Unlike the sacred ash found in most temples, the Mahakal bhasm arti in the past required chita bhasm or ash from the first funeral pyre cremated at night. Today, the practice has changed and temple officials prepare fresh ash from cow dung and present it in a thin cloth pouch.It is recommended to stay in at the temple itself, or at a nearby hotel so that you get a chance to witness the mesmerising Bhasm-Aarti.

Mahakaleshwar Temple in Ujjain
PC: Kalpana Mishra

Also Read: All You Need To Know About Badrinath Dham

How to do Bhasm-Aarti booking?

To take part in this divine aarti, you need to have an offline or online booking.However  through this post, I will simplify your job to a large extent.

Now, those who are local people of Ujjain have both the option and they can book online from the website of temple administration or get offline booking from the counter just outside the temple complex. For outsiders, online booking is the best option.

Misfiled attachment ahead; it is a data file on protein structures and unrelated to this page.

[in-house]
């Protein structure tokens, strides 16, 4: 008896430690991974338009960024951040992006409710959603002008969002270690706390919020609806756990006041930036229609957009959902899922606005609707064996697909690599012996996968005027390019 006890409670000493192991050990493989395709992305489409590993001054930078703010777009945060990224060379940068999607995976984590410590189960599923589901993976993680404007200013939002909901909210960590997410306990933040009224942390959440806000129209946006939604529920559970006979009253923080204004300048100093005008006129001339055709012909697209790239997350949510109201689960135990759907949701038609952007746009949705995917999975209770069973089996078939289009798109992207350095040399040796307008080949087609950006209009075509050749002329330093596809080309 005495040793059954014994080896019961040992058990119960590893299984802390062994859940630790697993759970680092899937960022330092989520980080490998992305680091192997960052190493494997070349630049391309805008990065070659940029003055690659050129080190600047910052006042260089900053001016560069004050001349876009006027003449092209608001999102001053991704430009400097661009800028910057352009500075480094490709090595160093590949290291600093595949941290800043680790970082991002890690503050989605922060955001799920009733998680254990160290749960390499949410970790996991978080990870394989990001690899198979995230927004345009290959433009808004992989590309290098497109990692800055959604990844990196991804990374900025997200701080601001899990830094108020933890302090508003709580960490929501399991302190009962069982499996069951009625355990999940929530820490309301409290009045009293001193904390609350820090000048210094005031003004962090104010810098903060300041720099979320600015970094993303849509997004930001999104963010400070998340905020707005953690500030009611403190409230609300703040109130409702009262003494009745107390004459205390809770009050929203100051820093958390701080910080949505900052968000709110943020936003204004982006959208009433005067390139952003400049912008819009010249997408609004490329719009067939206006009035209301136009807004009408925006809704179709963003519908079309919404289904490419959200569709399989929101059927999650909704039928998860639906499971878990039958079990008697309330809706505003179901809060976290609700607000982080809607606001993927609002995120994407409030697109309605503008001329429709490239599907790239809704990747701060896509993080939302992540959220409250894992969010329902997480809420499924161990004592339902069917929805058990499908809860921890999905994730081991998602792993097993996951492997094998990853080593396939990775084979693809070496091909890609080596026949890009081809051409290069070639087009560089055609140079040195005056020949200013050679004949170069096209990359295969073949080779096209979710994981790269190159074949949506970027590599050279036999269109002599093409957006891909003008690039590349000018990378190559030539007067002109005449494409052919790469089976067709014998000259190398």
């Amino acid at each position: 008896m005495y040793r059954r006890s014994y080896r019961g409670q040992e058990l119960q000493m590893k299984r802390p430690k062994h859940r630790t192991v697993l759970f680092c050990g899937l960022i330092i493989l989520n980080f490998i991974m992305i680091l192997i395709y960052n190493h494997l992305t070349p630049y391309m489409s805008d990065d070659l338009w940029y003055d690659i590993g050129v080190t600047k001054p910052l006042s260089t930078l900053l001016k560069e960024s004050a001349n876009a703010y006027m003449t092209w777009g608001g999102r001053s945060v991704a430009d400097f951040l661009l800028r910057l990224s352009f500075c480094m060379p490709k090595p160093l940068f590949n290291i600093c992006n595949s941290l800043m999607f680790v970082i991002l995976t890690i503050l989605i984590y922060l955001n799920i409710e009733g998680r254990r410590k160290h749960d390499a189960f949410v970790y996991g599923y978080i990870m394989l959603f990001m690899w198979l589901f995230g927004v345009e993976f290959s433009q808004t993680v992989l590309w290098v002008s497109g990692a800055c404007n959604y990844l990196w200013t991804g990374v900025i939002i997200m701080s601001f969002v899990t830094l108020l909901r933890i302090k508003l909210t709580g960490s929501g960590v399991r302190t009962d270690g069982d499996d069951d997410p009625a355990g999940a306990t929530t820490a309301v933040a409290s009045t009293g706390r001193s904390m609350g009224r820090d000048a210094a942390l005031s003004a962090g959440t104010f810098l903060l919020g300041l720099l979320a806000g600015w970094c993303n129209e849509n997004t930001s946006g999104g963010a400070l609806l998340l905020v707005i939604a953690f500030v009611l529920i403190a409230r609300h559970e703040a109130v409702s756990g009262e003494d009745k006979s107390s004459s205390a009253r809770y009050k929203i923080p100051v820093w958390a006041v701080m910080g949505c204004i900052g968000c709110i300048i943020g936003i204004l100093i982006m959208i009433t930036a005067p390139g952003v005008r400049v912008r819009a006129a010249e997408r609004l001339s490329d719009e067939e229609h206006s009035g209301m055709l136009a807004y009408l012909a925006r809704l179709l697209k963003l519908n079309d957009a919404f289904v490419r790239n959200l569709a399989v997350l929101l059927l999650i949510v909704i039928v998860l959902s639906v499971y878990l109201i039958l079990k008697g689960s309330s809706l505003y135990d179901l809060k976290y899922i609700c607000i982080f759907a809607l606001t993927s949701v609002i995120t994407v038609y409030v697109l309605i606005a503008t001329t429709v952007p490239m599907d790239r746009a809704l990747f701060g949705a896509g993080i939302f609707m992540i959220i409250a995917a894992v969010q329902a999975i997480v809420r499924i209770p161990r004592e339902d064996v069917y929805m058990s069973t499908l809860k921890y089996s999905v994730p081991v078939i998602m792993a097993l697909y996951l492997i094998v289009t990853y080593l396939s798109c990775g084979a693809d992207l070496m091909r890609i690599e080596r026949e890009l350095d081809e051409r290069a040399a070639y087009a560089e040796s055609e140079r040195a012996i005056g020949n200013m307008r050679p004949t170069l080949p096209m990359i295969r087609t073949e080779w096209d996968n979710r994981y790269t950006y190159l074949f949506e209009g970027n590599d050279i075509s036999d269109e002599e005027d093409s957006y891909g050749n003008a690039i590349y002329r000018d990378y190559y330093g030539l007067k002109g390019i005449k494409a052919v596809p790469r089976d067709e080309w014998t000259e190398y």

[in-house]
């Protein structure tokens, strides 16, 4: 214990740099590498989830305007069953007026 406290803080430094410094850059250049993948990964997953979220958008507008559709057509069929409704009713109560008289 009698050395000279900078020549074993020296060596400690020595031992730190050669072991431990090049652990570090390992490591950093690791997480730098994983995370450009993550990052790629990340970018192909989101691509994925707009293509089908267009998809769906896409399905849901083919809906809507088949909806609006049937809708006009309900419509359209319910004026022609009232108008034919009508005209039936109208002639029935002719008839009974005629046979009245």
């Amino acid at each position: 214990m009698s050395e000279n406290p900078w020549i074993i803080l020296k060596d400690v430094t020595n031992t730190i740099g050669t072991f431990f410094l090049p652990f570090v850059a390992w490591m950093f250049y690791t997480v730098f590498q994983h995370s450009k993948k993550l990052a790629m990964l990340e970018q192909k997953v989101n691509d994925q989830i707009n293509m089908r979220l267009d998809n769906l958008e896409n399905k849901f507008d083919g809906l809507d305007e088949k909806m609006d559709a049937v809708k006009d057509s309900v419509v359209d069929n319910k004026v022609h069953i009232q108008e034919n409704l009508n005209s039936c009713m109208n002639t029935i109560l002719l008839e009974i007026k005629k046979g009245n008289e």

To book for Bhasm=Aarti online, you need to visit the Mahakaleshwar Temple website From here choose the Bhasm Aarti tab and then select Bhasm Aarti online booking from the dropdown list. A page will appear before you that displays the number of available slots with dates. First note if a slot is available on a particular date and then click the date. You can book up to five slots at a time. A form will be displayed and you just need to enter your credentials and upload photo and ID proof.

All those who have booked the Bhasm Aarti must have their photographs and an ID proof. It is mandatory for women to wear a saari to attend the Mahakaleshwar Bhasma Aarti, while men have to wear a dhoti. You can keep items like mobile, belt etc. in your hotel room or deposit it in the temple premises itself because you cannot take these items inside.